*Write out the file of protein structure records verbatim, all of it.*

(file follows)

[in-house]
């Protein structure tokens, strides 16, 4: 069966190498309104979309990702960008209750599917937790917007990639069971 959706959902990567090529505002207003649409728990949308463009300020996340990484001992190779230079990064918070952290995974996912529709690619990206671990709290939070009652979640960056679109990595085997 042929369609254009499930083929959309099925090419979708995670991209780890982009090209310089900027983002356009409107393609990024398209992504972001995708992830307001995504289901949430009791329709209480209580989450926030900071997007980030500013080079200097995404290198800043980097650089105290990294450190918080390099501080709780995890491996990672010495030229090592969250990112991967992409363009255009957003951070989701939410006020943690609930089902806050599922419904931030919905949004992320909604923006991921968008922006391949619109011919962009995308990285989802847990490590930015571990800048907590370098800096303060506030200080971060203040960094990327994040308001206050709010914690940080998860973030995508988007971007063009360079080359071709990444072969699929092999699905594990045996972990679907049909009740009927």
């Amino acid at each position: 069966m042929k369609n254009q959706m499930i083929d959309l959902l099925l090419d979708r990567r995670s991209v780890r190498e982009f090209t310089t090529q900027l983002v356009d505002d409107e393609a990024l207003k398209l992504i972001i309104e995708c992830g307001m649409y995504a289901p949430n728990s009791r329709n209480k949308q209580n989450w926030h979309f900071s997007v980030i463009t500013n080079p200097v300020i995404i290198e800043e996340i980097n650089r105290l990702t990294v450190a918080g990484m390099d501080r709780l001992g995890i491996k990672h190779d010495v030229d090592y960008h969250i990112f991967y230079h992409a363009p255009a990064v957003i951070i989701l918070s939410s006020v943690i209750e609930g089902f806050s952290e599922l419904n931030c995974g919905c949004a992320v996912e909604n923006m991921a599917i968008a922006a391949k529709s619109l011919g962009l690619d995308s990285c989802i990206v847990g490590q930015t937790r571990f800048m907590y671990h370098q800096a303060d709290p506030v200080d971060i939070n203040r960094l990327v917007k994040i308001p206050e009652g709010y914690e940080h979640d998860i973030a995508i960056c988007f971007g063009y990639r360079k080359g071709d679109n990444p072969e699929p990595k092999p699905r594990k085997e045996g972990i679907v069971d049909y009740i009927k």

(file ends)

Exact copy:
[in-house]
């Protein structure tokens, strides 16, 4: 069966190498309104979309990702960008209750599917937790917007990639069971 959706959902990567090529505002207003649409728990949308463009300020996340990484001992190779230079990064918070952290995974996912529709690619990206671990709290939070009652979640960056679109990595085997 042929369609254009499930083929959309099925090419979708995670991209780890982009090209310089900027983002356009409107393609990024398209992504972001995708992830307001995504289901949430009791329709209480209580989450926030900071997007980030500013080079200097995404290198800043980097650089105290990294450190918080390099501080709780995890491996990672010495030229090592969250990112991967992409363009255009957003951070989701939410006020943690609930089902806050599922419904931030919905949004992320909604923006991921968008922006391949619109011919962009995308990285989802847990490590930015571990800048907590370098800096303060506030200080971060203040960094990327994040308001206050709010914690940080998860973030995508988007971007063009360079080359071709990444072969699929092999699905594990045996972990679907049909009740009927």
């Amino acid at each position: 069966m042929k369609n254009q959706m499930i083929d959309l959902l099925l090419d979708r990567r995670s991209v780890r190498e982009f090209t310089t090529q900027l983002v356009d505002d409107e393609a990024l207003k398209l992504i972001i309104e995708c992830g307001m649409y995504a289901p949430n728990s009791r329709n209480k949308q209580n989450w926030h979309f900071s997007v980030i463009t500013n080079p200097v300020i995404i290198e800043e996340i980097n650089r105290l990702t990294v450190a918080g990484m390099d501080r709780l001992g995890i491996k990672h190779d010495v030229d090592y960008h969250i990112f991967y230079h992409a363009p255009a990064v957003i951070i989701l918070s939410s006020v943690i209750e609930g089902f806050s952290e599922l419904n931030c995974g919905c949004a992320v996912e909604n923006m991921a599917i968008a922006a391949k529709s619109l011919g962009l690619d995308s990285c989802i990206v847990g490590q930015t937790r571990f800048m907590y671990h370098q800096a303060d709290p506030v200080d971060i939070n203040r960094l990327v917007k994040i308001p206050e009652g709010y914690e940080h979640d998860i973030a995508i960056c988007f971007g063009y990639r360079k080359g071709d679109n990444p072969e699929p990595k092999p699905r594990k085997e045996g972990i679907v069971d049909y009740i009927k």